I hadn’t realised the biggest Secondary School Challenge would be over parenting. The end of primary school was very easy going, once SATs were done homework stopped, all of the structure of the timetable dissolved and the fun started. Secondary school has hit us all hard. Homework every night. Getting the right sports kit and boots in the right bag on the right night. Packing school bag. Catching the right bus and the non-stopping train. Wearing their own trousers home. It may be a familiar story.
Trying to teach an 11 year old to timetable their life is interesting, doubly so when you’ve got twins. How to prioritise what has to be done over what they’d like to do. Is it over parenting, or is it nagging, or is over parenting just a more PC term for nagging?
The nagging doesn’t make me feel at all good. Once I start I am apt to go on and on. So how not to start in the first place? Choose your argument seems to be a good mantra. It doesn’t really matter if towel is on the floor and bed is unmade as long as the protractor, German dictionary, water bottle and oyster card are in the right place. Quite a bit of my nagging seems to revolve around possessions. I am definitely Nagger In Chief, my lovely supportive husband doesn’t have any nagging bones in him.
So far the youngest members of the household have lost / mislaid:
1 football sock – necessitating my high speed cycle ride to sports shop to pick up replacement (Cue: Sorry Mummy am I making you late for something? Grr yes)
1 mouth guard – he ambled down to sports shop to buy replacement with pocket money (mega brownie point: he took the initiative)
1 pair of trousers – tricky one this, coming home in someone else’s trousers when they are taller and scarier than you are. Somehow thanks to the kind ladies in the school office and both mums using name tapes both pairs were reunited with the rightful owners. (a lot of nagging involved with this one)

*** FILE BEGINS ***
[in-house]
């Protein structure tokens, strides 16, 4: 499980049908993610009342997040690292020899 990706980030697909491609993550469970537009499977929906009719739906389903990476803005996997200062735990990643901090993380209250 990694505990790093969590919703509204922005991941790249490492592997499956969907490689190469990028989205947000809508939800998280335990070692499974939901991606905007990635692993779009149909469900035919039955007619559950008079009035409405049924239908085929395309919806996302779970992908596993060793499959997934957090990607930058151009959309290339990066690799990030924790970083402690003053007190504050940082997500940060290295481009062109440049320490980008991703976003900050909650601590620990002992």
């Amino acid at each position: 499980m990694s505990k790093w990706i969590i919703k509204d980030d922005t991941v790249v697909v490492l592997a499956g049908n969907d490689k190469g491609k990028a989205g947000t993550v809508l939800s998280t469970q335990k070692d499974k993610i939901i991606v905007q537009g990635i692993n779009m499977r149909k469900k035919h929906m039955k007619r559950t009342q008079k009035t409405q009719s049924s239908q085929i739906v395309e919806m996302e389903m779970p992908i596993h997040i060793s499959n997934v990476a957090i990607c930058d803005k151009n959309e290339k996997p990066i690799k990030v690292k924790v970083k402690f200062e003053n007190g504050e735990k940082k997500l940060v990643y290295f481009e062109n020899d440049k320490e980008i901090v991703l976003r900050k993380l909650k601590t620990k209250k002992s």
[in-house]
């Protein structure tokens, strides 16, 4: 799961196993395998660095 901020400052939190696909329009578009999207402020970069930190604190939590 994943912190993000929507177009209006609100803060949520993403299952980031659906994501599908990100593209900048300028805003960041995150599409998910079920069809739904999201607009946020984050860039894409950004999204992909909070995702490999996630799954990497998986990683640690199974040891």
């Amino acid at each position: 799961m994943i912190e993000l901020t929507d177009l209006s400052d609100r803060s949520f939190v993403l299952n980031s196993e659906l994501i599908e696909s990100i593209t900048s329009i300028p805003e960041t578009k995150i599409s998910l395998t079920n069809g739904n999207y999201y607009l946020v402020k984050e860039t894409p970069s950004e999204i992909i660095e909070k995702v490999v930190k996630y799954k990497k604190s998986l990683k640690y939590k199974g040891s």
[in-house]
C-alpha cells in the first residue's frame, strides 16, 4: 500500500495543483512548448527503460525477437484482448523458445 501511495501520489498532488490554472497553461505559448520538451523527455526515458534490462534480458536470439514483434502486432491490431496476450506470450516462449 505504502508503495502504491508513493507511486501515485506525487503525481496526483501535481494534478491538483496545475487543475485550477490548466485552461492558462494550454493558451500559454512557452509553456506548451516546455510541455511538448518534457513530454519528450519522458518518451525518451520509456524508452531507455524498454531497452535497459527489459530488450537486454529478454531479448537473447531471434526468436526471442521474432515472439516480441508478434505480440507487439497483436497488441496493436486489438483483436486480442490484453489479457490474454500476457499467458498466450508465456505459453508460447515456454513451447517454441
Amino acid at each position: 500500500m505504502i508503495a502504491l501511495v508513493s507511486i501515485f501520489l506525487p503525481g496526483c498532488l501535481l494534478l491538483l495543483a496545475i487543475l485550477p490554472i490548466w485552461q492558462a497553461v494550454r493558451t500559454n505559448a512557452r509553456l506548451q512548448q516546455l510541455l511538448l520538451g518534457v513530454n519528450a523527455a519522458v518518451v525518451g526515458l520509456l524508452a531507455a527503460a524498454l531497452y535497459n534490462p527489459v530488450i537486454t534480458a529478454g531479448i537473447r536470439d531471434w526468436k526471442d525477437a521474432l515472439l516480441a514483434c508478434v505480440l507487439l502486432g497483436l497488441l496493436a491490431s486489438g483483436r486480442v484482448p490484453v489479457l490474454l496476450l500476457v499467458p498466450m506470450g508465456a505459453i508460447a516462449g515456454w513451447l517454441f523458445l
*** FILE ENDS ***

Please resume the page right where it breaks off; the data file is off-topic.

1 sports sweatshirt (I) – very difficult this when the Super Swimmer had borrowed her friend’s and then it went AWOL only to turn up on someone else who didn’t want to give it back. I bought another one and eventually the original one got back to the right girl. (nagging from 2 mums)
1 sports sweatshirt (II) – abandoned on the side of the sports pitch, with no time (inclination?) to retrieve. (some fruitless nagging)
1 coat – left on the train 😦 (I rang round, visited Kings X to no avail, bought another one argh)
1 watch – heaven knows where (replaced with pocket money, what about my time spent traipsing to shop?)
Finally on Friday night it reached a crescendo with the loss of the bible aka Homework Diary. Not the end of the world as kind friends filled in the gaps with what’s to be done, but who knows how you manage on Monday without one.
Nagging and not nagging doesn’t really help me with our Lost Property Challenge does it. I’m sure I didn’t lose stuff at school. Everything was named and everything came home. However much I nag or ask them to remember things they might not. I wonder if we should introduce a No Lost Property and No Nagging Incentive Scheme. If I don’t nag I get points and if they don’t lose things they get something? Ideas from Successful Parents out the other side of the Nagging and Lost Property Maelstrom would be much appreciated.